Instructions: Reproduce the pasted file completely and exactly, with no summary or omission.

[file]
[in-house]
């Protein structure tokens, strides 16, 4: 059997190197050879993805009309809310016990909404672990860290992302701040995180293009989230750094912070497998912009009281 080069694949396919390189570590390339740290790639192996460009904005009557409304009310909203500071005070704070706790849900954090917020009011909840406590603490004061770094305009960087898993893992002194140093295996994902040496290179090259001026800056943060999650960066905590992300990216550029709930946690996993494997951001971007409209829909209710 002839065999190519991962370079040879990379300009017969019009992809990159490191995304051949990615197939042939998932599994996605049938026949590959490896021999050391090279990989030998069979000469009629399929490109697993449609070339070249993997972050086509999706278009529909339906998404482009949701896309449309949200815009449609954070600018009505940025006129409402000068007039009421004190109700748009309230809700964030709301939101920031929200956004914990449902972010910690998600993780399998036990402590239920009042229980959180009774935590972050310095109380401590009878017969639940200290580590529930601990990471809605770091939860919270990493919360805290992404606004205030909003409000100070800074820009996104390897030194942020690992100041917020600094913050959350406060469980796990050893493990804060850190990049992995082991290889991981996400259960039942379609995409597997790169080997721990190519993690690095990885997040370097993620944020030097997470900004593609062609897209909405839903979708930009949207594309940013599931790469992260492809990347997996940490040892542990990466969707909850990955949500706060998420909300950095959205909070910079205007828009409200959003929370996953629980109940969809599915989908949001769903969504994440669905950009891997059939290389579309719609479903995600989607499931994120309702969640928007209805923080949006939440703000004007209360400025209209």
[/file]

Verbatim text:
[in-house]
């Protein structure tokens, strides 16, 4: 059997190197050879993805009309809310016990909404672990860290992302701040995180293009989230750094912070497998912009009281 080069694949396919390189570590390339740290790639192996460009904005009557409304009310909203500071005070704070706790849900954090917020009011909840406590603490004061770094305009960087898993893992002194140093295996994902040496290179090259001026800056943060999650960066905590992300990216550029709930946690996993494997951001971007409209829909209710 002839065999190519991962370079040879990379300009017969019009992809990159490191995304051949990615197939042939998932599994996605049938026949590959490896021999050391090279990989030998069979000469009629399929490109697993449609070339070249993997972050086509999706278009529909339906998404482009949701896309449309949200815009449609954070600018009505940025006129409402000068007039009421004190109700748009309230809700964030709301939101920031929200956004914990449902972010910690998600993780399998036990402590239920009042229980959180009774935590972050310095109380401590009878017969639940200290580590529930601990990471809605770091939860919270990493919360805290992404606004205030909003409000100070800074820009996104390897030194942020690992100041917020600094913050959350406060469980796990050893493990804060850190990049992995082991290889991981996400259960039942379609995409597997790169080997721990190519993690690095990885997040370097993620944020030097997470900004593609062609897209909405839903979708930009949207594309940013599931790469992260492809990347997996940490040892542990990466969707909850990955949500706060998420909300950095959205909070910079205007828009409200959003929370996953629980109940969809599915989908949001769903969504994440669905950009891997059939290389579309719609479903995600989607499931994120309702969640928007209805923080949006939440703000004007209360400025209209």